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Japan is one of the fastest growing cruise regions

Seven of the best things to do in Japan

Author: World of Cruising

Published on:

Updated on:

International travel to Japan is back on the agenda, and a cruise is arguably the best way to experience the country's distinctive blend of ancient and modern for yourself.

The Land of the Rising Sun has reopened its doors to tourists (albeit with strict conditions) for the first time since 2020, after implementing some of the world's toughest Covid-19 restrictions.

Unique is an overused word but Japan is unlike any country you’ve ever visited: skyscrapers illuminated by neon lights sit side-by-side with traditional temples, tea houses, and ryokans (Japanese inns) showing what happens when East meets West.

Here are seven reasons to book a cruise to Japan.

Karaoke culture
Want to let your hair down like a local and not a foreigner (gaijin)? Head to a karaoke (KTV) bar – popular among office workers and high school students alike. Ready to belt out a bit of Bon Jovi or Britney? You’ll find a Karaoke bar on virtually every street corner but two chains to keep an eye out for include Big Echo and Karaoke-kan.

Tokyo is famous for its neon lights
Tokyo is famous for its neon lights


Weird and wonderful shopping
If Japan had a national sport, it would be shopping. Traditional omiyage (souvenirs) to snap up on your cruise include silk kimonos, matcha products, and fine ceramics. Watching your wallet? Don’t miss Tokyo’s 100 yen stores where you can pick up anything and everything for only 100 yen (a snip at just 60p)

Sensational sushi and ramen
Yes, meals may be included on your cruise but whatever you do, don’t pass up the chance to dine in Japan. Make no mistake: food is another part of Japan’s short break pleasures. Get stuck into ultra-fresh sushi and other Japanese staples such as ramen, curry rice, and onigiri (rice balls filled with tuna, meat, or plum). Trust us: your tastebuds will thank you.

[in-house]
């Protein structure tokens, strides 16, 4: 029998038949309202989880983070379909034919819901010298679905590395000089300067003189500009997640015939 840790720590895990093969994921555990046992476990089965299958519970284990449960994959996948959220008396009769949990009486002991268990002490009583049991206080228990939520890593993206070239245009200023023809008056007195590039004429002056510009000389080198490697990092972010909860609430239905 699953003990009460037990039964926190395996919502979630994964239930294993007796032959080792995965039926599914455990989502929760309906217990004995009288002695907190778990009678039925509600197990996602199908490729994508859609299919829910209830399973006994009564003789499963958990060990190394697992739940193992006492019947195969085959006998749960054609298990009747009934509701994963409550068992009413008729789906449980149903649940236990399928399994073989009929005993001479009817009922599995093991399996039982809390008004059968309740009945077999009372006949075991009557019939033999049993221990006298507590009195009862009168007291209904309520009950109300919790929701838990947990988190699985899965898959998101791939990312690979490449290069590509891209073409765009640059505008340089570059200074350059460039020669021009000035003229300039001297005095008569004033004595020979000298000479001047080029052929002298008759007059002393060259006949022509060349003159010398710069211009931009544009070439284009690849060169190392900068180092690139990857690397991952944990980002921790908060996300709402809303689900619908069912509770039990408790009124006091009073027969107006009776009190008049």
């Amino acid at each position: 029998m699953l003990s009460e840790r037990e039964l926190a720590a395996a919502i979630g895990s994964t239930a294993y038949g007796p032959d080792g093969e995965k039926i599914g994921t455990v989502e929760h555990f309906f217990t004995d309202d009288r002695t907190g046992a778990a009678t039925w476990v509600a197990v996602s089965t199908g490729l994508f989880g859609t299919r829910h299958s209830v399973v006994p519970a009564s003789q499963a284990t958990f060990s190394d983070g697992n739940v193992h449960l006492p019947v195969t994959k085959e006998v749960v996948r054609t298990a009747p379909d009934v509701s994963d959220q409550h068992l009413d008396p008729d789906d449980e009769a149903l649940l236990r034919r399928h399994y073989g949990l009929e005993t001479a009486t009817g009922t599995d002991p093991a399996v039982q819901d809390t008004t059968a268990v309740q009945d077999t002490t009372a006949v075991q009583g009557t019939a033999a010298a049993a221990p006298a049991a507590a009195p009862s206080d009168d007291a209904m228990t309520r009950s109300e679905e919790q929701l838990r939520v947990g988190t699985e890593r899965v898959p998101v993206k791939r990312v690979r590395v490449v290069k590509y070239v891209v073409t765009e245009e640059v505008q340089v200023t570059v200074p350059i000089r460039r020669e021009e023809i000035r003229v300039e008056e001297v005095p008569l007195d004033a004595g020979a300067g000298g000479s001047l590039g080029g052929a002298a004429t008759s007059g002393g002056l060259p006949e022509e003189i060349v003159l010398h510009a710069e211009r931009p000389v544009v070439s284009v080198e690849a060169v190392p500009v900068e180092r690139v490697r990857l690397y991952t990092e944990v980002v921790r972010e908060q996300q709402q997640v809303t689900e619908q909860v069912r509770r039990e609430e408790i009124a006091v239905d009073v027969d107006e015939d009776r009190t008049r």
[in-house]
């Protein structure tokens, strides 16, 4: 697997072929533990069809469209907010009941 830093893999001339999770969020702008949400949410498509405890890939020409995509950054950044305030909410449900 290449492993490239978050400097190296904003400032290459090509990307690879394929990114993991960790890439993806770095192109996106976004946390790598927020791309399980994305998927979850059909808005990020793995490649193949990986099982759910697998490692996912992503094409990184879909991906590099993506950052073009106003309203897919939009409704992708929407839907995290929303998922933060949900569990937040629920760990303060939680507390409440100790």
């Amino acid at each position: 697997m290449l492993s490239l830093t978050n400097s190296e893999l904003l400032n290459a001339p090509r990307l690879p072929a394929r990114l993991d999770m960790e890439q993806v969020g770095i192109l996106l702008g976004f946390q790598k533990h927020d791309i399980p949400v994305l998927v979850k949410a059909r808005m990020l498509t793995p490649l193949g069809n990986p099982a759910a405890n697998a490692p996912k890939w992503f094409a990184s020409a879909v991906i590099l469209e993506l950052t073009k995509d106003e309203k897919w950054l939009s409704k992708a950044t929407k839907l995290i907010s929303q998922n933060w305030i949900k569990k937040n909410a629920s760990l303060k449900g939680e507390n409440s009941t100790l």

Catch the cherry blossom
If you can, aim to coincide your cruise with cherry blossom season. Watching pink petals flutter around you is a not-to-be-missed experience. Cherry blossoms typically appear from the end of March and are in bloom until early May. You’ll have no trouble seeing cherry blossoms all over Japan but top spots to try to include the traditional Golden Route (Tokyo, Kyoto, and Mt Fuji), Hakodate in Hokkaido, Tenshochi in Kitakami, and Tohoku, north of Tokyo.

There are few sights as beautiful as Japan during cherry blossom season
There are few sights as beautiful as Japan during cherry blossom season


- READ MORE: A complete guide to Japan's cherry blossom season -

Experience an onsen
Japan is famous for its onsens (natural hot springs baths) but stripping off and bathing in your birthday suit might not sound especially appealing to most Brits. However, if you can put your modesty to one side and take the plunge you’ll be pleased you did: it’s a treasured Japanese pastime steeped in thousands of years of tradition that is not only relaxing but has a number of therapeutic benefits. Local lore has it that soaking in an onsen aids your circulation, metabolism, and absorption of essential minerals.

Sleep in a ryokan
If you’re planning a pre or post-cruise package in Japan, be sure to book into a ryokan – a traditional Japanese inn – for at least one night. Expect to be requested to leave your shoes in the reception area before being served a cup of tea and shown to your room where tatami mats, futon beds, and sliding paper doors come as standard. Factor in local-style meals and soaks in a communal bath and you’re guaranteed a quintessentially Japanese experience.

- READ MORE: Japanese swords, Hawaiian garlands & Scottish music weird & wonderful skills to learn on a cruise -

See a sumo match
Sumo wrestling is arguably the most popular of Japanese sports and if you get a chance to attend a match, you should grab it with both hands. Where and when else will you be able to watch two world-class wrestlers grapple with each other in mawashi (loin cloths) in a ring? Tournaments typically take place six times a year: January, May, and September in Tokyo, March in Osaka, July in Nagoya, and November in Fukuoka.

HOW TO DO IT
Seabourn’s
14-day China and Gems of Japan cruise includes stops at Ishigaki Island, Hirara, Naha, and Naze. Departs April 8, 2023, from £6,699pp.

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